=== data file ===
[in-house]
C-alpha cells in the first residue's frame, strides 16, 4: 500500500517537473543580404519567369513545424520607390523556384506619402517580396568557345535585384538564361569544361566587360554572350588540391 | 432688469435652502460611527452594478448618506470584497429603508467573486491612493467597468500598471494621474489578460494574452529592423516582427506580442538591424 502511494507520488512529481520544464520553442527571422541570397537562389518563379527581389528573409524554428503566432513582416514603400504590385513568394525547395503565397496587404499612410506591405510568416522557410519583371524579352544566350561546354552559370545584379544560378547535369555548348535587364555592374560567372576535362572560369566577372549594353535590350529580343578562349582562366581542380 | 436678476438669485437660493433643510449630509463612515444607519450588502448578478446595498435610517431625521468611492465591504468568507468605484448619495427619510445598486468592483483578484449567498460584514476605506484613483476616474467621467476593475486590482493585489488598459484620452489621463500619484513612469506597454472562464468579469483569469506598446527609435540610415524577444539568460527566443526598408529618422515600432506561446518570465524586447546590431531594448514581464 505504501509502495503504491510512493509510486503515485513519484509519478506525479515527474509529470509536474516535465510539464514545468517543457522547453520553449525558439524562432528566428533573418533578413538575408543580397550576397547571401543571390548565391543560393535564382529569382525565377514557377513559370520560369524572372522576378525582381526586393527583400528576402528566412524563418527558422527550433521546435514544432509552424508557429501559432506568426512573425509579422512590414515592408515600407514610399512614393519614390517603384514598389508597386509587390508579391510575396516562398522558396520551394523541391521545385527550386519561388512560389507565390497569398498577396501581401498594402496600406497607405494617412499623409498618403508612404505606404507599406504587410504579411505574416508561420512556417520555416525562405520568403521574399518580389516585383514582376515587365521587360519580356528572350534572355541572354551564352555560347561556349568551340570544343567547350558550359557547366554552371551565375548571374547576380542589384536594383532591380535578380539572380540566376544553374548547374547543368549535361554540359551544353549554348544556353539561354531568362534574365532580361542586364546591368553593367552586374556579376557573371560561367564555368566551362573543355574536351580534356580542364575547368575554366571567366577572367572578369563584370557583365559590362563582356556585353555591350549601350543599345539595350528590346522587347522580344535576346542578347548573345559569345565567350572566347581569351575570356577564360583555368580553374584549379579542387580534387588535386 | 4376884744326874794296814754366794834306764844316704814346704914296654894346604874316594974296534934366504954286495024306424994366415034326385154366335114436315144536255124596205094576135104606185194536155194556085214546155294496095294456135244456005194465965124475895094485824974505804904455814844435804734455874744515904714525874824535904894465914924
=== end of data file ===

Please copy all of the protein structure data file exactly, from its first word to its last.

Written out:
[in-house]
C-alpha cells in the first residue's frame, strides 16, 4: 500500500517537473543580404519567369513545424520607390523556384506619402517580396568557345535585384538564361569544361566587360554572350588540391 | 432688469435652502460611527452594478448618506470584497429603508467573486491612493467597468500598471494621474489578460494574452529592423516582427506580442538591424 502511494507520488512529481520544464520553442527571422541570397537562389518563379527581389528573409524554428503566432513582416514603400504590385513568394525547395503565397496587404499612410506591405510568416522557410519583371524579352544566350561546354552559370545584379544560378547535369555548348535587364555592374560567372576535362572560369566577372549594353535590350529580343578562349582562366581542380 | 436678476438669485437660493433643510449630509463612515444607519450588502448578478446595498435610517431625521468611492465591504468568507468605484448619495427619510445598486468592483483578484449567498460584514476605506484613483476616474467621467476593475486590482493585489488598459484620452489621463500619484513612469506597454472562464468579469483569469506598446527609435540610415524577444539568460527566443526598408529618422515600432506561446518570465524586447546590431531594448514581464 505504501509502495503504491510512493509510486503515485513519484509519478506525479515527474509529470509536474516535465510539464514545468517543457522547453520553449525558439524562432528566428533573418533578413538575408543580397550576397547571401543571390548565391543560393535564382529569382525565377514557377513559370520560369524572372522576378525582381526586393527583400528576402528566412524563418527558422527550433521546435514544432509552424508557429501559432506568426512573425509579422512590414515592408515600407514610399512614393519614390517603384514598389508597386509587390508579391510575396516562398522558396520551394523541391521545385527550386519561388512560389507565390497569398498577396501581401498594402496600406497607405494617412499623409498618403508612404505606404507599406504587410504579411505574416508561420512556417520555416525562405520568403521574399518580389516585383514582376515587365521587360519580356528572350534572355541572354551564352555560347561556349568551340570544343567547350558550359557547366554552371551565375548571374547576380542589384536594383532591380535578380539572380540566376544553374548547374547543368549535361554540359551544353549554348544556353539561354531568362534574365532580361542586364546591368553593367552586374556579376557573371560561367564555368566551362573543355574536351580534356580542364575547368575554366571567366577572367572578369563584370557583365559590362563582356556585353555591350549601350543599345539595350528590346522587347522580344535576346542578347548573345559569345565567350572566347581569351575570356577564360583555368580553374584549379579542387580534387588535386 | 4376884744326874794296814754366794834306764844316704814346704914296654894346604874316594974296534934366504954286495024306424994366415034326385154366335114436315144536255124596205094576135104606185194536155194556085214546155294496095294456135244456005194465965124475895094485824974505804904455814844435804734455874744515904714525874824535904894465914924